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British Olympians taking the stiff upper lip thing too far

With six months still to go, this is how organized the organizers of the Beijing Olympics believe they are already: The four words that strike fear in the hearts of events planners the world over don’t scare them one bit.

The British are coming!

The British are coming!

Well, yes, they are, along with several hundred other nations.

Unlike nearly all of the other attendees, however, they’ve promised to hold their tongues throughout the stay, even if there’s a run on sunscreen and warm beer.

The British Olympic Association confirmed Sunday any athlete who competes at the Games must sign a contract that for the first time includes a clause pledging not to make politically sensitive remarks or gestures while in China, at the risk being sent home.

Never mind that Section 51 of the International Olympic Committee charter already contains language barring competitors from engaging in any “kind of demonstration, or political, religious or racial propaganda in the Olympic sites, venues or other areas.” The muckety-mucks running Britain — and perhaps Belgium, which put their athletes on notice last month — appear so intent on cutting trade deals with China that they’ve effectively signed away their athletes’ free-speech rights.

So here’s a few other touchy subjects you might not read or hear much about in British newspapers or on TV come August: the host government’s sketchy record on human rights; its brutal repression of Tibet and inaction in Darfur; its continuing crackdown on freedom of speech and the press; and maybe even whether the Peking duck is better in Soho than Beijing.

On the other hand, BOA spokesman Graham Mewson said his countrymen will be allowed to “honestly” answer questions on those topics if they come up during an interview. But “an athlete who decides to lift up his team shirt to show a ’Free Tibet’ one below it,” Mewson added, “that’s very different.”

Rather than fight temptation, Prince Charles has already said he’ll be completely clothed and far away. The heir to the British throne announced last month he’s skipping the Olympics to show support for Tibet’s exiled spiritual leader, the Dalai Lama.

Small wonder the 72-year-old Nobel laureate isn’t likely to drop by the homestead anytime in August, either.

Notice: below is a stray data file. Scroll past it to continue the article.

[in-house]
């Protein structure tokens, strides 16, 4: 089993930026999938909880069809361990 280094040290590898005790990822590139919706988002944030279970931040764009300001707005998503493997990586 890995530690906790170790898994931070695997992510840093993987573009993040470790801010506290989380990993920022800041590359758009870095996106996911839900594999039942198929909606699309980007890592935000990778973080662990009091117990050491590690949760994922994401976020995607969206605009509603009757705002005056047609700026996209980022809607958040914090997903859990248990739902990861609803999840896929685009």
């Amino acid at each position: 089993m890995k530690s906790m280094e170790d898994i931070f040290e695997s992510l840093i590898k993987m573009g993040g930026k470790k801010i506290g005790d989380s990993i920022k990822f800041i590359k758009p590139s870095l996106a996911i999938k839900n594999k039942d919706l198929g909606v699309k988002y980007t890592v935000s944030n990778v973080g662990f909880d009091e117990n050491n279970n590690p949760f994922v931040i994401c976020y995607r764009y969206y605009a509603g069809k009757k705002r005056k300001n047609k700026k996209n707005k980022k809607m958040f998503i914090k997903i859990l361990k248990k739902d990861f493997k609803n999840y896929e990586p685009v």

“The goal of all of his schemes,” Foreign Ministry spokeswoman Jiang Yu said recently, “is to split the motherland, sabotage ethnic unity, sabotage China’s relations with other nations and interfere with the Olympic Games.”

If the Chinese sound paranoid, it’s with good reason.

Some athletes have expressed concerns about competing in the choking pollution that hangs over Beijing and some countries are making plans to bring their own food. Media companies have been haggling with the organizers over where they can put cameras and what can be shown.

Even actress Mia Farrow got in a few good licks, thanks to her work on behalf of the U.S.-based advocacy group, Dream for Darfur. The group has criticized China’s willingness to prop up the Sudanese government by staging mock Olympic-style torch-lighting ceremonies at the sites of other mass killings.

“Some organizations are trying to make some sensations,” Jiang said. “This is to undermine the preparation work of the Olympics and we are firmly against that.”

They’ve got the IOC on their side — “the way the Games are being used as a platform for groups with political and social agendas is often regrettable,” committee member Hein Verbruggen said — but almost nobody else. That’s why muzzling British athletes won’t work, and even if it did, wait until the hosts hear some of the sound bites the Yanks and Aussies get off in the same tongue.

Human-rights groups cite other attempts by the government to tighten controls on dissent, including limiting media access to social and labor activists and others it considers “troublemakers.” Such heavy-handed tactics might have been more effective in the days of “Candid Camera.” What the Chinese hosts are about to learn is that this is a YouTube age.

Besides, if the Olympic movement has proven anything, it’s that the sterner such measures are, the likelier they are to backfire.

A slim, black sprinter named Jesse Owens threw a wrench into Hitler’s propaganda machine and the myth of Aryan superiority at the 1936 Berlin Games by winning four golds, including the long jump on his next-to-last attempt thanks to a tip from his biggest rival, German Luz Long.

Owens was one foul from being disqualified when Long introduced himself and instructed Owens to mark a spot on the takeoff board several inches behind the launch point and jump from there. With Hitler looking on from the stands, Luz was among the first people to congratulate Owens.

“You can melt down all the medals and cups I have,” Owens later wrote, “and they wouldn’t be a plating on the 24-carat friendship I felt for Luz Long at that moment.”

Jim Litke is a national sports columnist for The Associated Press. Write to him at

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